Commerzbank and Deutsche Boerse successfully use DLT for repo settlement

Completion of the first repo transaction based on delivery versus payment using distributed ledger technology.

By Jonathan Watkins

Commerzbank and Deutsche Boerse have successfully used distributed ledger technology (DLT) to execute a legally binding settlement of a repo transaction.

The prototype transaction was based on delivery versus payment and was executed as part of a joint proof-of-concept examining the possible use of blockchain technology in securities settlement.

DLT creates an immediate and simultaneous transfer of assets so that the transaction can be settled in real time, leading to reduced counterparty risk and the corresponding reduction of capital costs.

The success represents the first repo transaction based on delivery versus payment using DLT.

The transaction comes almost a year after a Canadian-led consortium successfully demonstrated the instantaneous clearing and settlement of securities using DLT.

For Commerzbank and Deutsche Boerse’s transaction, digital tokens were generated for both commercial bank money and securities.

Ledger technology was then used to execute the simultaneous swap of the tokens as a legally binding transaction.

Deutsche Boerse acted as the cash provider, Commerzbank as the borrower and main incubator, and Commerzbank’s research and development (R&D) unit acted as the blockchain platform operator.

“In past pilots we have focused on new issue projects; with the transaction between Deutsche Boerse and Commerzbank we were now for the first time able to convert existing securities into digital tokens,” said Michael Spitz, CEO of the R&D unit of the Commerzbank Group.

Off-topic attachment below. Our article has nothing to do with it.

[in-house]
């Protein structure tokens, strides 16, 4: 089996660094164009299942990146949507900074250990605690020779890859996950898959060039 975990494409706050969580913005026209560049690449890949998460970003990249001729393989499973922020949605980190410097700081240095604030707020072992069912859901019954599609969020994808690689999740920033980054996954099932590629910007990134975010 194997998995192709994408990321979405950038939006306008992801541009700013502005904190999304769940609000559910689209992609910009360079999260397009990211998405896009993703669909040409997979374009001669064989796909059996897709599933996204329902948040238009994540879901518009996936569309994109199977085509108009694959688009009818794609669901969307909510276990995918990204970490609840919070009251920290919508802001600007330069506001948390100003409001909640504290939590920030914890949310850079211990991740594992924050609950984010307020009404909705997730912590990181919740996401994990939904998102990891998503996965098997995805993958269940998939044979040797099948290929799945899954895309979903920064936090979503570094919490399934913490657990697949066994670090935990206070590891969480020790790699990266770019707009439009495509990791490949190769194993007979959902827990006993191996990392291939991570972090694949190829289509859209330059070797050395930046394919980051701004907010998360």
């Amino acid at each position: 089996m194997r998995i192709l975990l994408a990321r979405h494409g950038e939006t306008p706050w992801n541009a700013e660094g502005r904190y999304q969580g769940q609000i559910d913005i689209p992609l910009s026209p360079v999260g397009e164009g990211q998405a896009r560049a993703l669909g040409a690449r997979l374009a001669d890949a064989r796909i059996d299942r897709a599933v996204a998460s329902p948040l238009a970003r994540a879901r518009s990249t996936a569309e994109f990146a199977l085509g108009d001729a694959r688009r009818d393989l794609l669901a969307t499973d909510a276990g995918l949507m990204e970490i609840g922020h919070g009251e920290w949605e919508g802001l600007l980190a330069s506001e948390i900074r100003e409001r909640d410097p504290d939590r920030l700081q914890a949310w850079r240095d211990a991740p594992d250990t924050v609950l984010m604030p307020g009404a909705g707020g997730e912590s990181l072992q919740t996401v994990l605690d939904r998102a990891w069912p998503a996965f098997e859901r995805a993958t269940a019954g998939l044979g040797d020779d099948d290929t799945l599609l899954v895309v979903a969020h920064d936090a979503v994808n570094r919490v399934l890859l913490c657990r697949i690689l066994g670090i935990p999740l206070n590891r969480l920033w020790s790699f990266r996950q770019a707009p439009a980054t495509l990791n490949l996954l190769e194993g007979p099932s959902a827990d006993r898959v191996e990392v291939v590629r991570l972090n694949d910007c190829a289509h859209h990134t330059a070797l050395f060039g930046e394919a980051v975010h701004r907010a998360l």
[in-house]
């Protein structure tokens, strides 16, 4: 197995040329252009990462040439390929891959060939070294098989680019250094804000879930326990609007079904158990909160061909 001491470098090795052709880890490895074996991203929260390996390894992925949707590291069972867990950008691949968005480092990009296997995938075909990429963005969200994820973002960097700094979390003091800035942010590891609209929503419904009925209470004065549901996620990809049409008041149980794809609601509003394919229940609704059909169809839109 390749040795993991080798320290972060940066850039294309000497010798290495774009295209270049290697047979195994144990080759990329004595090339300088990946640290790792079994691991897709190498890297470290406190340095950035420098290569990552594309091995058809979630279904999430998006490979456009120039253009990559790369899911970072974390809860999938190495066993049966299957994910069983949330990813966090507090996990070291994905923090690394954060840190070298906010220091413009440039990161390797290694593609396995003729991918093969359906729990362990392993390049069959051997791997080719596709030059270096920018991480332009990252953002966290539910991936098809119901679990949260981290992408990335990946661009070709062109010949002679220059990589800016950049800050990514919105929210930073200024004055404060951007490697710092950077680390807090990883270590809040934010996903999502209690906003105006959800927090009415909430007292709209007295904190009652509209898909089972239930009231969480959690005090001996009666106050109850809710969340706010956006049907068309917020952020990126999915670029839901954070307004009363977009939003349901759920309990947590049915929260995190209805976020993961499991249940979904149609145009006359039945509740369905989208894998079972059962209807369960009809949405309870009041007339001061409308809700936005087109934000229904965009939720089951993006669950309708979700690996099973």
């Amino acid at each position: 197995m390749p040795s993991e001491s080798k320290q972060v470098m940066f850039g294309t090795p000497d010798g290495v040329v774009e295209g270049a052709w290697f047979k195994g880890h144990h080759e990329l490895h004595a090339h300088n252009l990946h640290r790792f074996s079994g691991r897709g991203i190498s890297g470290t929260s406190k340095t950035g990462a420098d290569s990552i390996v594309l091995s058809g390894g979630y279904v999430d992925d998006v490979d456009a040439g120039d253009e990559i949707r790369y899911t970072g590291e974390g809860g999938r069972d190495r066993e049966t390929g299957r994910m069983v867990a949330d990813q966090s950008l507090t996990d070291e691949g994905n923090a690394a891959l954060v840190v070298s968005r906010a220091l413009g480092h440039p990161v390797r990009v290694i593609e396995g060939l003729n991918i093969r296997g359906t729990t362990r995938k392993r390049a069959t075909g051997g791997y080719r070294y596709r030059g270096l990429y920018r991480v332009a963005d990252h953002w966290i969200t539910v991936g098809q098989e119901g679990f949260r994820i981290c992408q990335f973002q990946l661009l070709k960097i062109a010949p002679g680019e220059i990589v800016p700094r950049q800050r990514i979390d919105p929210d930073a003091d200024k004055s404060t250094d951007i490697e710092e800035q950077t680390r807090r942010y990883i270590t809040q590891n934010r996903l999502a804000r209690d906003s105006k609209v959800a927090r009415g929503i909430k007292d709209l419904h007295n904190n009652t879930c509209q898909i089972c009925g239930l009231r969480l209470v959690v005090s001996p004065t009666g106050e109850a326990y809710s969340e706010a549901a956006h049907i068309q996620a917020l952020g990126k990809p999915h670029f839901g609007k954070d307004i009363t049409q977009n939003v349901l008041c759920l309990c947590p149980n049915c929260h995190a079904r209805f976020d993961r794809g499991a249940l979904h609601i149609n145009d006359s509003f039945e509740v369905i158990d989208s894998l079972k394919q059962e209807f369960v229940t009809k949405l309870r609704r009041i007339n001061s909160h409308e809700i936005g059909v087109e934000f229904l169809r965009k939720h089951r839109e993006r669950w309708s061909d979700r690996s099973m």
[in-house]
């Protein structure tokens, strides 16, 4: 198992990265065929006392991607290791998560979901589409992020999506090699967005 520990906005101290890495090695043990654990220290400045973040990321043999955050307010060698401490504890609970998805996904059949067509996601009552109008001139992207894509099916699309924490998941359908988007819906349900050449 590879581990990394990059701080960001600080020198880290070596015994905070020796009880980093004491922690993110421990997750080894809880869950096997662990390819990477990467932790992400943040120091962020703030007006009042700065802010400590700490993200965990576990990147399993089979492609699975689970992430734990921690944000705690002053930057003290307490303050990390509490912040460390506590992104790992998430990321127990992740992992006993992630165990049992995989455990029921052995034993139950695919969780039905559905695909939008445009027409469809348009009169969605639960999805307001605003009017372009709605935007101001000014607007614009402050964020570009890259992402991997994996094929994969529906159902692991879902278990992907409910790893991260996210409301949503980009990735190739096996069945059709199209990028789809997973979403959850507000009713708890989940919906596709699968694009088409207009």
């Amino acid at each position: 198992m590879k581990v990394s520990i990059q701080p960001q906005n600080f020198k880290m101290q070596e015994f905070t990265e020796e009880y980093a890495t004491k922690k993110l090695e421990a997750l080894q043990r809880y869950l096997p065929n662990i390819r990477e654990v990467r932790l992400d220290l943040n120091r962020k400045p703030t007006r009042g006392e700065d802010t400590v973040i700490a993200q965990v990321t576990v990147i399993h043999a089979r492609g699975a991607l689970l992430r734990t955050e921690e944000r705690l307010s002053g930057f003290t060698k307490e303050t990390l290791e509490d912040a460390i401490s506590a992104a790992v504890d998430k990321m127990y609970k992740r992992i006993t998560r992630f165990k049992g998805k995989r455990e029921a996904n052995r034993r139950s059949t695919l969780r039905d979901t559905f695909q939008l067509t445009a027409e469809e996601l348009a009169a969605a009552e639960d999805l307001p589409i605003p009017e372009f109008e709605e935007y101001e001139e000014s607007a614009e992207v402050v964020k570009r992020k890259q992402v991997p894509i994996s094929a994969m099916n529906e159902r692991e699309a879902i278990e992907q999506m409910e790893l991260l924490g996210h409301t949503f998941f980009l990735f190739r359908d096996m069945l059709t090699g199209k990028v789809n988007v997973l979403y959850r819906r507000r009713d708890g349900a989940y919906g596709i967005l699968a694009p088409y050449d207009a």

“We are delighted to support the transaction as a platform operator and, together with Deutsche Boerse, to have reached such an important milestone in the adaptation of this future technology for the capital market.”

Since the emergence of DLT, settlement has been touted as being primed for blockchain intervention and significantly reducing costs and failures.

In August 2018, Juniper Research found that banks would be able to reduce costs on cross-border settlement transactions by more than 11% per on-chain transaction, saving them up to $27 billion by the end of 2030.

Back in 2016, Deutsche Boerse and Deutsche Bundesbank teamed up to launch a functional blockchain prototype for the settlement of securities.

Blockchain start-up Paxos has successfully raised $65 million from a series B round of funding, as it looks to accelerate the pace to build a new settlement platform for financial institutions.

However, opinions vary on how the technology should be used for settlement. A report produced by the Financial Industry Regulatory Authority (FINRA) in the US in 2017 indicated that difficulties may arise with the application of DLT to settlement.

The report suggested that under a DLT-based infrastructure, clearing and settlement of securities transactions may occur outside of traditional infrastructure leading to a potentially unclear distinction between trade execution and settlement.